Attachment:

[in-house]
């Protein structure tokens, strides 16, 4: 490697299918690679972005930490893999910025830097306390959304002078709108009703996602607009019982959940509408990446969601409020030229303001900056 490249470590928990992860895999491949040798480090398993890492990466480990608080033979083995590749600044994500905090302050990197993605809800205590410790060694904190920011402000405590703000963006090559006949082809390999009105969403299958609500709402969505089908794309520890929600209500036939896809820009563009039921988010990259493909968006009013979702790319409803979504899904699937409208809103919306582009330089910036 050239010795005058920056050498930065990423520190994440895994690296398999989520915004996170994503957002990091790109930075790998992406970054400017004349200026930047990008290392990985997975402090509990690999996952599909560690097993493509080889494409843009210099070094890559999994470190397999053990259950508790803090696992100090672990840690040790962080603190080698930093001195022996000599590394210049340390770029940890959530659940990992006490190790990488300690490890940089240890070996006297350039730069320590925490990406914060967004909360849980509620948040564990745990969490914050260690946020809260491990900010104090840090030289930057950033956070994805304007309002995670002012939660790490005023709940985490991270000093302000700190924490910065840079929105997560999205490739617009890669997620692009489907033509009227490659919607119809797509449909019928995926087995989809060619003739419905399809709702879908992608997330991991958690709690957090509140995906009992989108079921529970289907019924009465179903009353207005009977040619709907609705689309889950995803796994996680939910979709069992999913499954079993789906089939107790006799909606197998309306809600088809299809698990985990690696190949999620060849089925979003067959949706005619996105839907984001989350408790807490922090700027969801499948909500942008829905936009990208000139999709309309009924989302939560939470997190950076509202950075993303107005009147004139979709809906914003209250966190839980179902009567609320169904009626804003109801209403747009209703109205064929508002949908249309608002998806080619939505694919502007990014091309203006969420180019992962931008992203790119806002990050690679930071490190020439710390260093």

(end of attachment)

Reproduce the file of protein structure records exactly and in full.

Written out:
[in-house]
């Protein structure tokens, strides 16, 4: 490697299918690679972005930490893999910025830097306390959304002078709108009703996602607009019982959940509408990446969601409020030229303001900056 490249470590928990992860895999491949040798480090398993890492990466480990608080033979083995590749600044994500905090302050990197993605809800205590410790060694904190920011402000405590703000963006090559006949082809390999009105969403299958609500709402969505089908794309520890929600209500036939896809820009563009039921988010990259493909968006009013979702790319409803979504899904699937409208809103919306582009330089910036 050239010795005058920056050498930065990423520190994440895994690296398999989520915004996170994503957002990091790109930075790998992406970054400017004349200026930047990008290392990985997975402090509990690999996952599909560690097993493509080889494409843009210099070094890559999994470190397999053990259950508790803090696992100090672990840690040790962080603190080698930093001195022996000599590394210049340390770029940890959530659940990992006490190790990488300690490890940089240890070996006297350039730069320590925490990406914060967004909360849980509620948040564990745990969490914050260690946020809260491990900010104090840090030289930057950033956070994805304007309002995670002012939660790490005023709940985490991270000093302000700190924490910065840079929105997560999205490739617009890669997620692009489907033509009227490659919607119809797509449909019928995926087995989809060619003739419905399809709702879908992608997330991991958690709690957090509140995906009992989108079921529970289907019924009465179903009353207005009977040619709907609705689309889950995803796994996680939910979709069992999913499954079993789906089939107790006799909606197998309306809600088809299809698990985990690696190949999620060849089925979003067959949706005619996105839907984001989350408790807490922090700027969801499948909500942008829905936009990208000139999709309309009924989302939560939470997190950076509202950075993303107005009147004139979709809906914003209250966190839980179902009567609320169904009626804003109801209403747009209703109205064929508002949908249309608002998806080619939505694919502007990014091309203006969420180019992962931008992203790119806002990050690679930071490190020439710390260093």